To analyse the spike-specific CD8+ T-cell response in convalescent individuals versus vaccinees in more detail, we assessed these responses using overlapping peptides (OLPs) spanning the whole spike protein. For all positive responses, we evaluated the OLP for the described optimal epitopes restricted by the HLA class I alleles expressed by the respective individual. If no matching optimal epitopes were previously described, we performed an in silico analysis to predict the most likely HLA class I restriction and optimal epitope. Using this comprehensive approach, we identified an overall substantially broader repertoire of spike-specific CD8+ T-cell responses in vaccinees (Fig. 1b (second panel) and Extended Data Fig. 1b (second panel)) compared to convalescent individuals (Fig. 1b (first panel) and Extended Data Fig. 1b (first panel)). Indeed, in convalescent individuals, no HLA class I allele restricted more than two spike-specific CD8+ T-cell epitopes, while several HLA class I alleles restricted five or more spike-specific CD8+ T-cell epitopes in vaccinees. In addition, we detected more spike-specific CD8+ T-cell responses per individual in vaccinees compared to convalescent individuals (Extended Data Fig. 1c). Hence, the increased breadth of the spike-specific CD8+ T-cell response in vaccinees was evident at the individual and population levels.

We also analysed the CD4+ T-cell response using spike-spanning OLPs as described above. In contrast to the CD8+ T-cell response, the spike-specific CD4+ T-cell response showed a more limited repertoire of targeted epitopes after vaccination compared to infection (Fig. 1b, bottom). In particular, fewer spike-specific CD4+ T-cell epitopes were restricted by single HLA class II alleles (Fig. 1b, bottom) and fewer CD4+ T-cell responses were detectable per individual (Extended Data Fig. 1d) in vaccinees compared to convalescent individuals. Therefore, the spike-specific CD4+ T-cell repertoire was limited with regard to the individual- and population-based CD4+ T-cell response in vaccinees. Of note, the CD4+ and CD8+ spike-specific T-cell epitope repertoire was relatively stable over time in both vaccinees and convalescent individuals (Extended Data Fig. 2). Importantly, the fewer targeted spike-specific CD4+ T-cell epitopes in vaccinees exhibited high conservation between WT variant B and Omicron/B.1.1.529 SARS-CoV-2 (subvariants BA.1 and BA.2) as it is also the case for most targeted epitopes in convalescent individuals, similar to spike-specific CD8+ T-cell epitopes (Fig. 1b, variant epitopes in BA.1 in red, Extended Data Fig. 1b, variant epitopes in BA.2 in blue and Supplementary Table 3). While the differential responsiveness of CD4+ versus CD8+ T cells to peptide stimulation may limit comparison between the two T-cell subsets, mRNA vaccination appears to particularly broaden and thus increase a CD8+ T-cell response that targets conserved spike epitopes (Extended Data Fig. 1e).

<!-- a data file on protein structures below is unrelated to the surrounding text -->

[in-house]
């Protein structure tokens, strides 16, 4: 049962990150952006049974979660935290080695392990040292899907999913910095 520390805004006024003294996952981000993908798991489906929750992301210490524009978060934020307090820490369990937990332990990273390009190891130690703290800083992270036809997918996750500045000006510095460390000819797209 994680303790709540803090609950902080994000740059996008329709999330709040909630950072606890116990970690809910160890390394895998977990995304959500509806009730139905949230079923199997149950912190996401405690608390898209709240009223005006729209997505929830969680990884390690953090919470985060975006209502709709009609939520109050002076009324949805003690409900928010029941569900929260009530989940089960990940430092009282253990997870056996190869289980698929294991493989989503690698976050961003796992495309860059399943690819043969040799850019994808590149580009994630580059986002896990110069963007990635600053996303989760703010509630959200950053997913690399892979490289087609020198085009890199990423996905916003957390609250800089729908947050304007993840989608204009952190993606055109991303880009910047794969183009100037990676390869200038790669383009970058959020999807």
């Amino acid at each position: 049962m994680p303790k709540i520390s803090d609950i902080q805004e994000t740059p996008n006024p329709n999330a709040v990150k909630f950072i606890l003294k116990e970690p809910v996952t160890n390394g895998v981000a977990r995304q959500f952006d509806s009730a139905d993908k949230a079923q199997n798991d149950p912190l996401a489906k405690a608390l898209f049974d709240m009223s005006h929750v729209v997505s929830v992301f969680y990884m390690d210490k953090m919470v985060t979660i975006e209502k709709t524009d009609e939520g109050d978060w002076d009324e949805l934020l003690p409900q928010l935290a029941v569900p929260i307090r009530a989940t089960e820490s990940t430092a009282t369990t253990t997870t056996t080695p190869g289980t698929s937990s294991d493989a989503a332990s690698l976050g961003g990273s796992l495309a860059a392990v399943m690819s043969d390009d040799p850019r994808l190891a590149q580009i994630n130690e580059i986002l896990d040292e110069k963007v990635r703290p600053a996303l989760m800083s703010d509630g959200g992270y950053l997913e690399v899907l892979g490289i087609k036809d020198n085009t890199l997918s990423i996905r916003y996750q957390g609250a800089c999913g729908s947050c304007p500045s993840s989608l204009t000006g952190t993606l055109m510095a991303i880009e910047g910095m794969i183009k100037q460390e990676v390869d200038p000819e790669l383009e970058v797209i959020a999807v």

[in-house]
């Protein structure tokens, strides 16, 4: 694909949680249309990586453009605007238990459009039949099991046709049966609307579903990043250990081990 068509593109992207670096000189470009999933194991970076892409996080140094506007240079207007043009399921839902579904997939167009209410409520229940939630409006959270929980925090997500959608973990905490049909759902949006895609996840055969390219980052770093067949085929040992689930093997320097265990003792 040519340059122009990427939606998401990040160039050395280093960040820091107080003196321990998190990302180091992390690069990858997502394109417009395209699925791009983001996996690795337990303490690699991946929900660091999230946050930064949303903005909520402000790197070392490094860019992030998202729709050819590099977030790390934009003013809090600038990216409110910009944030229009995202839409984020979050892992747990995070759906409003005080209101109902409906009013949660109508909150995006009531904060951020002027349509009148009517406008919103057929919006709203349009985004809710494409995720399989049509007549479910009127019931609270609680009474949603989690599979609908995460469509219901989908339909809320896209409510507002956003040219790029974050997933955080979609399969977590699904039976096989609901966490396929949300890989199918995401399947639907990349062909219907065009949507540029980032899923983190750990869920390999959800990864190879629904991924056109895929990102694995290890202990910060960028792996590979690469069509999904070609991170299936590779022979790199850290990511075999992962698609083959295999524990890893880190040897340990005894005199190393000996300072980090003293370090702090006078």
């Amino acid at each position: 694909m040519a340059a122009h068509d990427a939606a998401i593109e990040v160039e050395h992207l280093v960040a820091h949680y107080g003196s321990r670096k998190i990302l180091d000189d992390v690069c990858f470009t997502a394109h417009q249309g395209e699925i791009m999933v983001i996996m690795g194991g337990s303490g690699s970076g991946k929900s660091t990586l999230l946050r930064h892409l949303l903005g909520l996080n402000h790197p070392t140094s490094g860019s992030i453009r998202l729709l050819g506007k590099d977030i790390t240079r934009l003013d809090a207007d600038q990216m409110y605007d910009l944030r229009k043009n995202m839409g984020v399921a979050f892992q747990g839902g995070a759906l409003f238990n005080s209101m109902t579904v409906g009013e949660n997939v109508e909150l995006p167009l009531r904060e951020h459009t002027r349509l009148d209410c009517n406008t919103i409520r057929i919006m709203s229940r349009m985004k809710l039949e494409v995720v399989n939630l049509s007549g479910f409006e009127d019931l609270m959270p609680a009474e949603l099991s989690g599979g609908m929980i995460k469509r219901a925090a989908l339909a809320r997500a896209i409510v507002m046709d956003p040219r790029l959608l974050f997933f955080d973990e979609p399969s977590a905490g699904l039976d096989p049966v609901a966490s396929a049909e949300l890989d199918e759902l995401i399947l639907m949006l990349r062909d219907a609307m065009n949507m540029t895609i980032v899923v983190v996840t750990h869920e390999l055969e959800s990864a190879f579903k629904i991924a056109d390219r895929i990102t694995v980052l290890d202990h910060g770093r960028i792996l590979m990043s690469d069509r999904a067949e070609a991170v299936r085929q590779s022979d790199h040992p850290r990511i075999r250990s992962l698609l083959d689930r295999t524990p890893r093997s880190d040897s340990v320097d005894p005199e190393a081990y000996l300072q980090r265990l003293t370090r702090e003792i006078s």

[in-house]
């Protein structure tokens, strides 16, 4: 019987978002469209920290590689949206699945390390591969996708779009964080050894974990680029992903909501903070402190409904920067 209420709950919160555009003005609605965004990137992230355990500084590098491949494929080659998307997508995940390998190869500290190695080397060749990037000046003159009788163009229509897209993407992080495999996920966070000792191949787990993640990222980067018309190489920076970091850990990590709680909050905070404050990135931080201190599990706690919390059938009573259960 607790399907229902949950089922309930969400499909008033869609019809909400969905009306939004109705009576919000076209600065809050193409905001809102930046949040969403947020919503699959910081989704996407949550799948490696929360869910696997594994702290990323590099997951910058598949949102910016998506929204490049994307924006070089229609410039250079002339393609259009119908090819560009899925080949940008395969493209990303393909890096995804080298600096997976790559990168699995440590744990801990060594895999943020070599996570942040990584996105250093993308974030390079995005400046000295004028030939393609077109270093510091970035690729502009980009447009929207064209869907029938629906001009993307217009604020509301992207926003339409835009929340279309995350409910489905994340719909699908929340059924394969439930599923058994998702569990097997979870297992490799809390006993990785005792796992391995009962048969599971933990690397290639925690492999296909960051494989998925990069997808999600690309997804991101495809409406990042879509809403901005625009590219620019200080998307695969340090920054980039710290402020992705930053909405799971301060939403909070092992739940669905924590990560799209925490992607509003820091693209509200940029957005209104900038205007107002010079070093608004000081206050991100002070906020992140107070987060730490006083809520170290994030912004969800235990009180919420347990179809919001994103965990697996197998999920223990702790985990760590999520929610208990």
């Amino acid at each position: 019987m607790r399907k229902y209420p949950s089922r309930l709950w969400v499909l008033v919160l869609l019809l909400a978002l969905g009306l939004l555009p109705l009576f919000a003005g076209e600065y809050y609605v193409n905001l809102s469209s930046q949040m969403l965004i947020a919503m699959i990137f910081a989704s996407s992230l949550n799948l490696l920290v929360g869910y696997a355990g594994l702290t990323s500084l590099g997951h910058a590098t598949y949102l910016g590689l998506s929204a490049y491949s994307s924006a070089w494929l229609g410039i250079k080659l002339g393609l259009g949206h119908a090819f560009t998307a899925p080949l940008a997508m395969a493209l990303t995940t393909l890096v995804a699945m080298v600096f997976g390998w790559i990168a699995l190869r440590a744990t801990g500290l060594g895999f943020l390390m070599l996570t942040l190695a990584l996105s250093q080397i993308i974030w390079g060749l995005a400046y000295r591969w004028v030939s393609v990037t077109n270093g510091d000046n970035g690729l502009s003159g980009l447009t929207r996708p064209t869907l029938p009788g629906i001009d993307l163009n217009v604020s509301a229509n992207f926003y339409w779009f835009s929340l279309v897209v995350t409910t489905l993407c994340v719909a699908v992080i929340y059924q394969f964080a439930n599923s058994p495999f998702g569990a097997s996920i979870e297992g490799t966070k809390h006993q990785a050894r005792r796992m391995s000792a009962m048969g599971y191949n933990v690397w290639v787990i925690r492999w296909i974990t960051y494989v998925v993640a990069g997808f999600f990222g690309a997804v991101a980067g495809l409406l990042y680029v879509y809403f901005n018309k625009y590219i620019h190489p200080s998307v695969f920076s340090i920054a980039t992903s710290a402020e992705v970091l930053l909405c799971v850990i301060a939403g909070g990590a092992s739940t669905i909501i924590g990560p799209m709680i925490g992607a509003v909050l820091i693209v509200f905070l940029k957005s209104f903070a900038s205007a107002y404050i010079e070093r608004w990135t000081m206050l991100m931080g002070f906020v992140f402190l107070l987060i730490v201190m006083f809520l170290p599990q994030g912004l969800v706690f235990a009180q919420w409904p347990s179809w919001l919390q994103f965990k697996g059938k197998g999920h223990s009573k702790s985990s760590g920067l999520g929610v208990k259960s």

Booster effect on spike-specific T-cell epitope repertoire

Next, to assess the effect of boosting vaccination- or infection-induced T-cell responses by mRNA vaccination on the spike-specific CD8+ T-cell repertoire, we again used overlapping spike peptides to map spike-specific CD8+ and CD4+ T-cell responses in longitudinally followed vaccinees getting their third vaccine dose (Pfizer/BioNTech mRNA vaccine; n = 7; Supplementary Table 1) and convalescent individuals who received an mRNA booster vaccination (n = 3; Supplementary Table 1). After the third mRNA vaccination, we observed a similarly broad and spike cross-recognizing CD8+ T-cell response and similarly limited but still spike cross-recognizing CD4+ T-cell response compared to the completed initial immunization with two vaccine doses (Fig. 2a and Extended Data Fig. 3a). Interestingly, we detected CD4+ and CD8+ T-cell responses targeting more OLPs after the mRNA boost vaccination in convalescent individuals, representing a broader spike-specific T-cell repertoire (Fig. 2b and Extended Data Fig. 3b). Again, the identified CD8+ and CD4+ T-cell responses targeted epitopes that are conserved in Omicron/B.1.1.529. Thus, mRNA booster vaccination increased SARS-CoV-2-specific T-cell responses targeting conserved regions within the spike protein of Omicron/B.1.1.529 in convalescent individuals.

Fig. 2: Boosted vaccine- and infection-induced spike-specific CD8+ and CD4+ T-cell responses.
figure 2

a,b, Number, location and percentages of spike-specific CD8+ and CD4+ T-cell responses to OLPs that are detectable in SARS-CoV-2 vaccinees after the second versus after the third dose of Pfizer/BioNTech mRNA vaccine (bnt162b2, measured 2–4 weeks after vaccination) (a) and in SARS-CoV-2 convalescent individuals who subsequently received a single dose of Pfizer/BioNTech mRNA boost vaccination (bnt162b2, measured 2 weeks after vaccination) (b). The heatmaps depict the data of one representative individual each. Targeted epitopes with sequence variations in Omicron/B.1.1.529, BA.1 are marked in red. c,d, Vaccinees and convalescent individuals with CD8+ (c) and CD4+ (d) T-cell responses within and outside highly conserved selective sweep regions in the spike protein are shown. Statistical analysis was performed with a two-sided Wilcoxon matched-pairs signed-rank test.